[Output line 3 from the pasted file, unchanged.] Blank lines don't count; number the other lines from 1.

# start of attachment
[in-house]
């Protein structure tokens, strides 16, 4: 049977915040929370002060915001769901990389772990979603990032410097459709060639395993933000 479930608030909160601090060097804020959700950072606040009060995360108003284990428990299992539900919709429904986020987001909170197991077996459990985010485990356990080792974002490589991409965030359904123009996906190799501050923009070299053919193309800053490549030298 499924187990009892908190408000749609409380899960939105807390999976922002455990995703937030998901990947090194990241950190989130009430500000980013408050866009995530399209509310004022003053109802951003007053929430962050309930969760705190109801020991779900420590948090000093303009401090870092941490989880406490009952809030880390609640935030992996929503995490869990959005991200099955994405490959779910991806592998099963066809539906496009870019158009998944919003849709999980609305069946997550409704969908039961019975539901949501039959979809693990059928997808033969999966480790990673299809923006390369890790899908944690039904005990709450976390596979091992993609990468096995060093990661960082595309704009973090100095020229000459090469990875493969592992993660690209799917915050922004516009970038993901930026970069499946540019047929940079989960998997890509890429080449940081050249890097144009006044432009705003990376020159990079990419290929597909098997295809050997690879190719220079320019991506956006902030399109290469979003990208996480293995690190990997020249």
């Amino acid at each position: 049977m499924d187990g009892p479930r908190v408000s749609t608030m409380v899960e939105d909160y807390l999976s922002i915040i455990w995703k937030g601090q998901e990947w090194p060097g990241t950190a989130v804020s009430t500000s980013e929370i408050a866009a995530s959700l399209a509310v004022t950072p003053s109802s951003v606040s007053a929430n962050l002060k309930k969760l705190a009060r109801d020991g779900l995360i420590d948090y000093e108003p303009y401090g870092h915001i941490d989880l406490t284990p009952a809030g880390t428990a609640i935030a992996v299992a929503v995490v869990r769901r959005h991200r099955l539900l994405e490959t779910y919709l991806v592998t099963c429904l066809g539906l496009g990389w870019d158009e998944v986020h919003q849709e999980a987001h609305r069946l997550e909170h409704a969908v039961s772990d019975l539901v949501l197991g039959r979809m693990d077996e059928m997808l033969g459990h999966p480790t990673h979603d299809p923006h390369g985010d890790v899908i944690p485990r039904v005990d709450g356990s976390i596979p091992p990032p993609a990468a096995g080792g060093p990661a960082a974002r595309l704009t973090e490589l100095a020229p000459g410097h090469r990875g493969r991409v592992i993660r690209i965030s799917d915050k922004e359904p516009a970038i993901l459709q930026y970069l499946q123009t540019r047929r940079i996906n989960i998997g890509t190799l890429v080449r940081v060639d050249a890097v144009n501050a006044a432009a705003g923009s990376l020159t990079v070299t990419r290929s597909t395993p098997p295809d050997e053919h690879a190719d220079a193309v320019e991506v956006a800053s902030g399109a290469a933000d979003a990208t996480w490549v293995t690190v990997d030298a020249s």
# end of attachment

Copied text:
């Amino acid at each position: 049977m499924d187990g009892p479930r908190v408000s749609t608030m409380v899960e939105d909160y807390l999976s922002i915040i455990w995703k937030g601090q998901e990947w090194p060097g990241t950190a989130v804020s009430t500000s980013e929370i408050a866009a995530s959700l399209a509310v004022t950072p003053s109802s951003v606040s007053a929430n962050l002060k309930k969760l705190a009060r109801d020991g779900l995360i420590d948090y000093e108003p303009y401090g870092h915001i941490d989880l406490t284990p009952a809030g880390t428990a609640i935030a992996v299992a929503v995490v869990r769901r959005h991200r099955l539900l994405e490959t779910y919709l991806v592998t099963c429904l066809g539906l496009g990389w870019d158009e998944v986020h919003q849709e999980a987001h609305r069946l997550e909170h409704a969908v039961s772990d019975l539901v949501l197991g039959r979809m693990d077996e059928m997808l033969g459990h999966p480790t990673h979603d299809p923006h390369g985010d890790v899908i944690p485990r039904v005990d709450g356990s976390i596979p091992p990032p993609a990468a096995g080792g060093p990661a960082a974002r595309l704009t973090e490589l100095a020229p000459g410097h090469r990875g493969r991409v592992i993660r690209i965030s799917d915050k922004e359904p516009a970038i993901l459709q930026y970069l499946q123009t540019r047929r940079i996906n989960i998997g890509t190799l890429v080449r940081v060639d050249a890097v144009n501050a006044a432009a705003g923009s990376l020159t990079v070299t990419r290929s597909t395993p098997p295809d050997e053919h690879a190719d220079a193309v320019e991506v956006a800053s902030g399109a290469a933000d979003a990208t996480w490549v293995t690190v990997d030298a020249s």